Everything is under the authority of Christ

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Testimony

December 31, 2019 | News | Volume 24 Issue 1
Mennonite World Conference
Harjo Suyitno designed the ‘Cosmic Christ’ cross artwork at Jepara GITJ church in Indonesian gunungan style. (Photo by Karla Braun)

Gunungan is a figure from traditional Indonesian theatre that represents the world. The leaf-shaped art is used frequently around the country, including at the Mennonite church in seaside Jepara.

“This wood carving expresses the mission and vision of the church,” says artist Harjo Suyitno through the interpretation of Danang Kristiawan, his pastor. With the cross superimposed on top of the gunungan, the visual worship symbol represents the cosmic Christ (Colossians 1:15-23).

“Christ reconciled all creation to himself,” Suyitno says, pointing to the tiger, bull, fish, monkey and birds in his artwork. “The cross reconciles the cosmos into the family of God, who presents peace in the world. It’s a vision of the church.”

The gunungan usually has a mask in the middle representing evil and temptation. In the Jepara cross, it has been replaced with a tree, representing life, with the cross on top of it all.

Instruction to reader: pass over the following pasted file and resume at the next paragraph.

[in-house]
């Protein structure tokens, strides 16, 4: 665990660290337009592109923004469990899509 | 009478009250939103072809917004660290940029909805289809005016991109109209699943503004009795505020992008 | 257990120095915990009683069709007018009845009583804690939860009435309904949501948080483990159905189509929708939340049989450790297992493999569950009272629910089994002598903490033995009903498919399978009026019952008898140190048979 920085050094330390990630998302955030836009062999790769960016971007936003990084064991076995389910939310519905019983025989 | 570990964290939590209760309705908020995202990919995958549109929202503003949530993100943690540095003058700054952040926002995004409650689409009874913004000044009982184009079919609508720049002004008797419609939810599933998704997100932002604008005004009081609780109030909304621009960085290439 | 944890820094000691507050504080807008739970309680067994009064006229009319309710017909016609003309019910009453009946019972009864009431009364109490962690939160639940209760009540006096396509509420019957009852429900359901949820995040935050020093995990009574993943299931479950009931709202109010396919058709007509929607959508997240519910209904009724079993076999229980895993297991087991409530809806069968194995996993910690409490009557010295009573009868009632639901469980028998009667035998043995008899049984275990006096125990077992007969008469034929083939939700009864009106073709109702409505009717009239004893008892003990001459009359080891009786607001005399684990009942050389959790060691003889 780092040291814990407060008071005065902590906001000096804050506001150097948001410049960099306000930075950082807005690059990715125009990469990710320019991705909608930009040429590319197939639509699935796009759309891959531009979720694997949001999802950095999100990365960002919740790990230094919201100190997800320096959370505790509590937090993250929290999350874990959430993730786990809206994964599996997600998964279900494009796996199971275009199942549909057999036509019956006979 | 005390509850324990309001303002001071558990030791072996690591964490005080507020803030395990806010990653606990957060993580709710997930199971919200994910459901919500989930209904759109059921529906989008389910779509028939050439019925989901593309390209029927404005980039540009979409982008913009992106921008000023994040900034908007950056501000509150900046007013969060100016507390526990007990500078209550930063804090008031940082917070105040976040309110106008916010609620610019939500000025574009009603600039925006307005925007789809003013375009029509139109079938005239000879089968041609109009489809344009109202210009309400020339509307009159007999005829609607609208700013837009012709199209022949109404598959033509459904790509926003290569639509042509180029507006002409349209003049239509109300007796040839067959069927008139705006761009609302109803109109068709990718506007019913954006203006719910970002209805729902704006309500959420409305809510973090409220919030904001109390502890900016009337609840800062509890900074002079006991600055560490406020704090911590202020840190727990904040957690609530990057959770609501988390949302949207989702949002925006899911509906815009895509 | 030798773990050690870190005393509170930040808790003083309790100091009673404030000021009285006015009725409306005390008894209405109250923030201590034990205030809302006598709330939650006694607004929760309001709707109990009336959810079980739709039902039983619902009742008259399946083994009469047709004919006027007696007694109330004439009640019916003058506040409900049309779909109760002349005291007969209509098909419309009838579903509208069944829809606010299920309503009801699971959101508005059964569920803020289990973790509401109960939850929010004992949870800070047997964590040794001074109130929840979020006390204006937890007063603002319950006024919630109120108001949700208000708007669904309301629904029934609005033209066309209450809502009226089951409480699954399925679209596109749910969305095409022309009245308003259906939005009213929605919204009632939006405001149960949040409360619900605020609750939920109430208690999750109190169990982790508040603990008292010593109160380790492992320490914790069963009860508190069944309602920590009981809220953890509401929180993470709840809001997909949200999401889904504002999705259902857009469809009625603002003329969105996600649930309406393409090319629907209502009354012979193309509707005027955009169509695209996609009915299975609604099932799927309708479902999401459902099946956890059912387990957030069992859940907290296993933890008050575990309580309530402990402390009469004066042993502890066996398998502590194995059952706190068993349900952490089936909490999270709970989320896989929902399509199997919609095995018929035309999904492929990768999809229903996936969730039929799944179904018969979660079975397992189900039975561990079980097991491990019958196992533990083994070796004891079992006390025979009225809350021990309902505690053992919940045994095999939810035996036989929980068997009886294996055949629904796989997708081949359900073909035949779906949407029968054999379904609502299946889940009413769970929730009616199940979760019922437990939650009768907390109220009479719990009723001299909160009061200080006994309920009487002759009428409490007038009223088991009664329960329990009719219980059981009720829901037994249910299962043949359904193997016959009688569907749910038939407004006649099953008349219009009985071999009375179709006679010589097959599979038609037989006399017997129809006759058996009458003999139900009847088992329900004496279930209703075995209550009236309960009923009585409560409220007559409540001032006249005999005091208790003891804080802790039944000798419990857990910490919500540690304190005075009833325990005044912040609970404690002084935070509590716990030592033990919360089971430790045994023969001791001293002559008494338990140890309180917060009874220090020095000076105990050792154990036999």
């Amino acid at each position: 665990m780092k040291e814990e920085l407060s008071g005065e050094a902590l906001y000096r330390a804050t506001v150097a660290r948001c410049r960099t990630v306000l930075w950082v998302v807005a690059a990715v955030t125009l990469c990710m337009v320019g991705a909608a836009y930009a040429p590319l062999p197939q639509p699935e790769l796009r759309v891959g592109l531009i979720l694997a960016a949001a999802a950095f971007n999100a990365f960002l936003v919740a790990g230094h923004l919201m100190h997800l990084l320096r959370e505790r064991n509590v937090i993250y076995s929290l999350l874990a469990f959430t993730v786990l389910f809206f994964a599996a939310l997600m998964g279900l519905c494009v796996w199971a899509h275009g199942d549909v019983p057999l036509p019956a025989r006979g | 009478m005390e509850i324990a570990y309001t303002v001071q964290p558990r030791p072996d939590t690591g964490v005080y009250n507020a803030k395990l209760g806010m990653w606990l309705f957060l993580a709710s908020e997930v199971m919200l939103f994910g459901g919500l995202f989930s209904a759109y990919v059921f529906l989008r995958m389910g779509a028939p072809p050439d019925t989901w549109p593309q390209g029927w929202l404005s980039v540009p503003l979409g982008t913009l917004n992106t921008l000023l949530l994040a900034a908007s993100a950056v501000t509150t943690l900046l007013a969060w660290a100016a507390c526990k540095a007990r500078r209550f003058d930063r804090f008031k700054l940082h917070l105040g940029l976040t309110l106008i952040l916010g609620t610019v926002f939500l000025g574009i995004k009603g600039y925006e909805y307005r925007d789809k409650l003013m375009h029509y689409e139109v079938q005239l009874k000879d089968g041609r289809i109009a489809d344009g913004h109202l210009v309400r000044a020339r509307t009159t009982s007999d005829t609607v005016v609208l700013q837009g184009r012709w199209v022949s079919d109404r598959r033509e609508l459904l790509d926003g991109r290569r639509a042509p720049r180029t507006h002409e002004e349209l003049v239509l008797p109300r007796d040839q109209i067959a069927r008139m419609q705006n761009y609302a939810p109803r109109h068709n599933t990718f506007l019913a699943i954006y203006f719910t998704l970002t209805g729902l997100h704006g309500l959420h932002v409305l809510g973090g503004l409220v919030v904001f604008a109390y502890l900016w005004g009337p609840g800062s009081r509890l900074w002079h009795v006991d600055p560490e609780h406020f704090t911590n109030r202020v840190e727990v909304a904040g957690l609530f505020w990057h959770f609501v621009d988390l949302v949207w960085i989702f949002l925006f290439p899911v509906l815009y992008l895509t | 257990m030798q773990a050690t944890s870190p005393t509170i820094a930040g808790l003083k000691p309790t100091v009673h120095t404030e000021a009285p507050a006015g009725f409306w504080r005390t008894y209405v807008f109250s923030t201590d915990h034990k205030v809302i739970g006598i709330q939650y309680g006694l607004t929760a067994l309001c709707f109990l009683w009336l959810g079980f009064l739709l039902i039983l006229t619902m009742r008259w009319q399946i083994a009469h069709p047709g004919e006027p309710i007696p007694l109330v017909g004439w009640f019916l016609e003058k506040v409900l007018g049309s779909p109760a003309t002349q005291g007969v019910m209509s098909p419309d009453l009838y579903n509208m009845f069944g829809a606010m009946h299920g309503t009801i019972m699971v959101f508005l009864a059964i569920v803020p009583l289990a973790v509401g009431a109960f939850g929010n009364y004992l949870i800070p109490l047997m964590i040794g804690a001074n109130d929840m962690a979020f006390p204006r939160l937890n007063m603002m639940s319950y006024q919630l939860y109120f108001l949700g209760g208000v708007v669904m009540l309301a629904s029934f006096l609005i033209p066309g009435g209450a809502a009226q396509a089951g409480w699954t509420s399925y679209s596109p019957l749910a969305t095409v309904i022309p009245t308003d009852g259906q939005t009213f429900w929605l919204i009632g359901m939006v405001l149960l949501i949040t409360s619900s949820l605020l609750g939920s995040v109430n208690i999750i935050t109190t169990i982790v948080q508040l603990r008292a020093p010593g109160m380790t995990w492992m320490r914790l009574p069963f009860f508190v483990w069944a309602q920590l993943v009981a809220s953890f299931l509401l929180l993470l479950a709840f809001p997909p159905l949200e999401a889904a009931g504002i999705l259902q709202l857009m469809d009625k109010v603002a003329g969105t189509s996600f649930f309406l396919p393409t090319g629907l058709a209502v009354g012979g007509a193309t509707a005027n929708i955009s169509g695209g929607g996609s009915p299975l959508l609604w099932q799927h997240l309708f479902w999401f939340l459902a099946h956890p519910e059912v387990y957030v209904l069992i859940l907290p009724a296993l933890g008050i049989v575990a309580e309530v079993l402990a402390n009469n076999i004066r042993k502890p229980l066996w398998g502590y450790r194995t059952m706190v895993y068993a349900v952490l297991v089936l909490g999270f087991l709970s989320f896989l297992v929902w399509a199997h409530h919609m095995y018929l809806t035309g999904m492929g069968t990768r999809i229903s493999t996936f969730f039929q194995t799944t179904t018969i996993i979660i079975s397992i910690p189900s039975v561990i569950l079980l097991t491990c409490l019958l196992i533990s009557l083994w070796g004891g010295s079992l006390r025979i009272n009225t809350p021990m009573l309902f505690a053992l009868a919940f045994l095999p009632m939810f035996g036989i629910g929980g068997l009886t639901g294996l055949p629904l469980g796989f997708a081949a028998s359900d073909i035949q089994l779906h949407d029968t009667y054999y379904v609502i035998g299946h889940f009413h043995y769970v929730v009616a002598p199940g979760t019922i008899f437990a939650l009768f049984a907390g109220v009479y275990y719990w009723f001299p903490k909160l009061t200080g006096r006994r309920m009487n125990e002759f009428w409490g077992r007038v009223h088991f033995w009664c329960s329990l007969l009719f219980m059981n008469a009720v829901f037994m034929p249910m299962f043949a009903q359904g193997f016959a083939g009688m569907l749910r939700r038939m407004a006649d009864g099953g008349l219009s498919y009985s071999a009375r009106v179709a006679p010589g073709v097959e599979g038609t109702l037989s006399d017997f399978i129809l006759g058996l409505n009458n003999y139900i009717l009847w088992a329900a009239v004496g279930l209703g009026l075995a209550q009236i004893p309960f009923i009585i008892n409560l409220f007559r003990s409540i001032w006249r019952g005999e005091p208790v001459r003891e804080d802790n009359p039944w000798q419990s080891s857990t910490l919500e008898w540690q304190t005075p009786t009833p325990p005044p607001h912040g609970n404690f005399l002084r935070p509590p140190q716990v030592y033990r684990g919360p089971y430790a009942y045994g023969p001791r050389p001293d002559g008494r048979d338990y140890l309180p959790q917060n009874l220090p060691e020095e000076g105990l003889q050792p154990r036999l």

“Everything is under the authority of Christ, even the bad things,” says Suyitno.

Some Christians question why he placed a snake in the drawing. It is also a symbol of wisdom, he points out, and repeats that it is underneath the cross.

Gereja Injili de Tanah Jawa (GITJ) is a Javanese MWC member church, Kristiawan says. “The good news is that Jesus loves this world. We want to picture this for our culture—Javanese people,” he says.

At the same time, many young people have become distanced from their own culture, so the Javanese artwork helps connect them, says Kristiawan. The pastors preach in a mix of the Javanese and Indonesian languages on Sunday mornings, with a smaller, more modern service in Indonesian in the evenings.

Anabaptists have often emphasized separation from the world, but “Javanese culture and Christianity have many shared values,” says Suyitno. In the church, “we accept culture, but we must modify it, cultivate it, reimagine it.”

Suyitno has changed his own culture for Christ. Born into a Muslim family, he became a Christian when he was middle-aged. A divorced father of four, he did not feel peace, but a Christian colleague urged him to pursue Jesus as his path to peace.

Suyitno is a visual, dance and music artist, who not only serves the church through showing the reconciling message of Christ through Javanese art, but he also designed the GITJ logo that incorporates the Pancasila, an Indonesian symbol.

Renewal 2027 is a 10-year series of events organized by Mennonite World Conference’s Faith and Life Commission to commemorate the 500th anniversary of the beginnings of the Anabaptist movement. “Testimony” is a series that highlights leaders in the movement, from historical figures to the present.

Harjo Suyitno designed the ‘Cosmic Christ’ cross artwork at Jepara GITJ church in Indonesian gunungan style. (Photo by Karla Braun)

“This wood carving expresses the mission and vision of the church,” (Photo by Karla Braun)

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